I am honored to be included as a finalist in the inaugural Design for Experience Awards in the "Bridging Digital and Physical Experiences" category. The awards were organized by UX Magazine.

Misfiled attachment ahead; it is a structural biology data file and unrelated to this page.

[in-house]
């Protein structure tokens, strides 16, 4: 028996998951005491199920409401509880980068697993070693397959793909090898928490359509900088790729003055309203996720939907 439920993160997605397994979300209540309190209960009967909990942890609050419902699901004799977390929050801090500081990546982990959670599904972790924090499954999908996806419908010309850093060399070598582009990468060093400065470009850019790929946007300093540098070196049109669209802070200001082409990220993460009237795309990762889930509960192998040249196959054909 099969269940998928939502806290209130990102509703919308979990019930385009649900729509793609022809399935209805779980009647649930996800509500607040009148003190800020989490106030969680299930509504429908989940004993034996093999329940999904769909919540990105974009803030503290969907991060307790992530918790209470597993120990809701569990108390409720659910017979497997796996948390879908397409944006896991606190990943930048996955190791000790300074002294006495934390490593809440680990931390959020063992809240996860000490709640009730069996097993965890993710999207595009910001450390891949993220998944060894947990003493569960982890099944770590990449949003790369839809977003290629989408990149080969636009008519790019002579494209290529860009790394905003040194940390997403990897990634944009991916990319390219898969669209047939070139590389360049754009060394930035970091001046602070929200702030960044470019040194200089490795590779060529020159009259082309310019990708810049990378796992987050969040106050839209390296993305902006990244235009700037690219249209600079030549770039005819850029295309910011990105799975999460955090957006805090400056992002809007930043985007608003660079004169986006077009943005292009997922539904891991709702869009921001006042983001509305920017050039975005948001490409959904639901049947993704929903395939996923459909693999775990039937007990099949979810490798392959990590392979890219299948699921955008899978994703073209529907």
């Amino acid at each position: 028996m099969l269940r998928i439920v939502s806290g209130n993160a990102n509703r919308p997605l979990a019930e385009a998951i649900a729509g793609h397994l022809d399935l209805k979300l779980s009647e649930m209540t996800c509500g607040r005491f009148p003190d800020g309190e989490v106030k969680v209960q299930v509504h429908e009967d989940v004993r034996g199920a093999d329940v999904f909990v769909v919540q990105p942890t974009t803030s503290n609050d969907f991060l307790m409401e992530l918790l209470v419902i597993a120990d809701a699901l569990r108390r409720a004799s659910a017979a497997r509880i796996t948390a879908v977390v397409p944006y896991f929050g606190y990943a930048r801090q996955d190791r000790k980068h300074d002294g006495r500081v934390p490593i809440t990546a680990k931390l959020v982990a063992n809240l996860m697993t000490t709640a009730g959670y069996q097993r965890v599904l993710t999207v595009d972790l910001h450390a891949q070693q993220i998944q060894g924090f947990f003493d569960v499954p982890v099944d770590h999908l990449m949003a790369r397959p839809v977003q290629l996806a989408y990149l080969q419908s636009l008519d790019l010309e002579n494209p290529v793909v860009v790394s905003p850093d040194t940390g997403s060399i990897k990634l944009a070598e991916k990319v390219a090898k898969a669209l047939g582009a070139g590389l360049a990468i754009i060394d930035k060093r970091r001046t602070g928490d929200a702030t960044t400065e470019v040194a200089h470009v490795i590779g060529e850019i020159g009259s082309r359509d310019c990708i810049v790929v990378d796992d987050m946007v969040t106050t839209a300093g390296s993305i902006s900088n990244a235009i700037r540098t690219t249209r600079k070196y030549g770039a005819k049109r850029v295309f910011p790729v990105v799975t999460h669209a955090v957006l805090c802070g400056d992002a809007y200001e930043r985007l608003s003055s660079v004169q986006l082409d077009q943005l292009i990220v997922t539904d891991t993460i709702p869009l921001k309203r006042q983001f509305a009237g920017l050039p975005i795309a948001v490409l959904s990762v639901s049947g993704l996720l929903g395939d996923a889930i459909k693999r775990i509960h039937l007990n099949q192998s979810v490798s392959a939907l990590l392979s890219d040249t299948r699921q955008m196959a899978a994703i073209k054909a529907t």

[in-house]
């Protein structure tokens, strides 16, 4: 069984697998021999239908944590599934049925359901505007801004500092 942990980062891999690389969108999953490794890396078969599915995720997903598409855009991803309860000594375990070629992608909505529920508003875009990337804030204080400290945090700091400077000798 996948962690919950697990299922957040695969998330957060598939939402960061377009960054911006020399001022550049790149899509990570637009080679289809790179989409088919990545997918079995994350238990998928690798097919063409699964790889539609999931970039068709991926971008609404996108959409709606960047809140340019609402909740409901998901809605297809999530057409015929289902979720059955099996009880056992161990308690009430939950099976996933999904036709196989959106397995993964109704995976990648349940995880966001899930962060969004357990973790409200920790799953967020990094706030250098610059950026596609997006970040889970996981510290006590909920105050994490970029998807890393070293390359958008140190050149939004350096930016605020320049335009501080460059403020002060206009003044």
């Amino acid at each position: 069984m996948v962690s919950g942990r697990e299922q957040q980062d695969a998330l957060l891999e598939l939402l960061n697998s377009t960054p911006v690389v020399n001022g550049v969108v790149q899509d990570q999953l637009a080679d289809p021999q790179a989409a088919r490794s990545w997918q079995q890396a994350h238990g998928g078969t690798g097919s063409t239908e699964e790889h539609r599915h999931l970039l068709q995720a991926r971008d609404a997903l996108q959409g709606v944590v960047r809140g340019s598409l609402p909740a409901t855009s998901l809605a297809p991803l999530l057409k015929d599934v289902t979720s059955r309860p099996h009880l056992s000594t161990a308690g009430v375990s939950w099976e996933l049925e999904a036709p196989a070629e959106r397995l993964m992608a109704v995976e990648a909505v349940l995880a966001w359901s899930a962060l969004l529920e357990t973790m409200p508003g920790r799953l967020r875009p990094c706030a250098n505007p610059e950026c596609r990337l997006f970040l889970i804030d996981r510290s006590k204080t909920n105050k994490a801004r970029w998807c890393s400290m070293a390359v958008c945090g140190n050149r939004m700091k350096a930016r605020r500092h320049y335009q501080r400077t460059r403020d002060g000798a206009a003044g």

At Unified Field we create content-rich, experiential and interactive media for next-generation digital branding environments, multichannel media experiences and interactive exhibits that engage audiences where the physical and the virtual converge. While working at Unified Field I have participated in and led the software development of a number of these projects. Most recently I developed simulators and interactive exhibits for the Space Shuttle Atlantis Attraction at the Kennedy Space Center in Florida. I developed four separate multi-screen simulators that allow visitors to go on a spacewalk using gesture sensors, operate the shuttle’s robotic arm, dock the shuttle to the International Space Station and land the shuttle. The simulator software is operated by the user in unison with realistic physical mock-ups of the shuttle cock-pit giving visitors a unique experience to learn what it’s like to train like an actual astronaut. The exhibits are situated around the Atlantis, which is mounted on display nearby, and enhance the visitor's connection to the shuttle and its legacy. I also recently developed an immersive experience for the Birds of Paradise exhibit at the National Geographic headquarters in Washington D.C. The "Dance Dance Evolution" experience was an interactive exhibit that allowed visitors to control virtual 3D Parotia Birds, and replicate moves from the intricate mating dances the birds engage in while trying to attract a mate. Two visitors "dance" against one another simultaneously as the virtual birds reflect their moves through gesture tracking. The moves are then algorithmically applied to the animated virtual 3D bird model. The users are tracked for how well they perform and surrounded by fellow visitors that are able to rate how well they dance by voting for one or the other. Spatially, the physical set up is similar to how two male Parotia birds dance in a jungle clearing while female birds observe from branches above. Another recent project I worked on was the GE: What Works conference about American Competitiveness at the Mellon Auditorium in Washington D.C. We developed a number of innovative programs that include gesture-based presentations, multi-touch projection tables, mediascapes and an immersive interactive environment that connected G.E.'s key job-creation initiatives to its target audience. Visitors included members of Congress and senior G.E. managers in addition to the general public. I developed the software for two content-rich multimedia gesture tables that many participants were able to explore simultaneously using simple gestures above the table surface. I also helped create a library of content-specific gestures for two interactive walls that made product and historical content highly engaging.

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